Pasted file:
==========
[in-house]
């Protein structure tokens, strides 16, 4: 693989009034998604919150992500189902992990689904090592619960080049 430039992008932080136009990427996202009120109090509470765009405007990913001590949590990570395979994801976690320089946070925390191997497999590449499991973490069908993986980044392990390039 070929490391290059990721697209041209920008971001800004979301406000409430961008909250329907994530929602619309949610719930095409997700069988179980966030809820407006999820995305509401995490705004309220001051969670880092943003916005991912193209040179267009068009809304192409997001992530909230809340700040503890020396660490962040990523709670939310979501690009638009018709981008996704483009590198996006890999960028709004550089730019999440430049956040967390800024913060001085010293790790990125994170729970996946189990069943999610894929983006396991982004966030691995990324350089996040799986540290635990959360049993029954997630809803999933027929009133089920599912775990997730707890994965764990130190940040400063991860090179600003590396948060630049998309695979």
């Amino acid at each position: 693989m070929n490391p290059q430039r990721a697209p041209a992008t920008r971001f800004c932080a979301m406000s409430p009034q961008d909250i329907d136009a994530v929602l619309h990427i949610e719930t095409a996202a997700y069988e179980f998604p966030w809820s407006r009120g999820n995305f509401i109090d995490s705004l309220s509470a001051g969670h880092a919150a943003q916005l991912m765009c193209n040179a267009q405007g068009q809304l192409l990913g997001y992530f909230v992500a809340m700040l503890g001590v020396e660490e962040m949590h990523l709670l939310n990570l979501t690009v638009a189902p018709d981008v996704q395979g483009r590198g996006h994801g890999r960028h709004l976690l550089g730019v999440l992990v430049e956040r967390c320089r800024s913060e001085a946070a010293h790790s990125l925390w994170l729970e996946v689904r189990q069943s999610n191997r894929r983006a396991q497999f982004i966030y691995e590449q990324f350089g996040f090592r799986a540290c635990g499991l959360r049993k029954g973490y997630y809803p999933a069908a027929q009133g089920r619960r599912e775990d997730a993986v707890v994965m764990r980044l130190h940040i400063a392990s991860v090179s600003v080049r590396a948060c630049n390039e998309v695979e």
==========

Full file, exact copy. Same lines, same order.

[in-house]
């Protein structure tokens, strides 16, 4: 693989009034998604919150992500189902992990689904090592619960080049 430039992008932080136009990427996202009120109090509470765009405007990913001590949590990570395979994801976690320089946070925390191997497999590449499991973490069908993986980044392990390039 070929490391290059990721697209041209920008971001800004979301406000409430961008909250329907994530929602619309949610719930095409997700069988179980966030809820407006999820995305509401995490705004309220001051969670880092943003916005991912193209040179267009068009809304192409997001992530909230809340700040503890020396660490962040990523709670939310979501690009638009018709981008996704483009590198996006890999960028709004550089730019999440430049956040967390800024913060001085010293790790990125994170729970996946189990069943999610894929983006396991982004966030691995990324350089996040799986540290635990959360049993029954997630809803999933027929009133089920599912775990997730707890994965764990130190940040400063991860090179600003590396948060630049998309695979």
């Amino acid at each position: 693989m070929n490391p290059q430039r990721a697209p041209a992008t920008r971001f800004c932080a979301m406000s409430p009034q961008d909250i329907d136009a994530v929602l619309h990427i949610e719930t095409a996202a997700y069988e179980f998604p966030w809820s407006r009120g999820n995305f509401i109090d995490s705004l309220s509470a001051g969670h880092a919150a943003q916005l991912m765009c193209n040179a267009q405007g068009q809304l192409l990913g997001y992530f909230v992500a809340m700040l503890g001590v020396e660490e962040m949590h990523l709670l939310n990570l979501t690009v638009a189902p018709d981008v996704q395979g483009r590198g996006h994801g890999r960028h709004l976690l550089g730019v999440l992990v430049e956040r967390c320089r800024s913060e001085a946070a010293h790790s990125l925390w994170l729970e996946v689904r189990q069943s999610n191997r894929r983006a396991q497999f982004i966030y691995e590449q990324f350089g996040f090592r799986a540290c635990g499991l959360r049993k029954g973490y997630y809803p999933a069908a027929q009133g089920r619960r599912e775990d997730a993986v707890v994965m764990r980044l130190h940040i400063a392990s991860v090179s600003v080049r590396a948060c630049n390039e998309v695979e």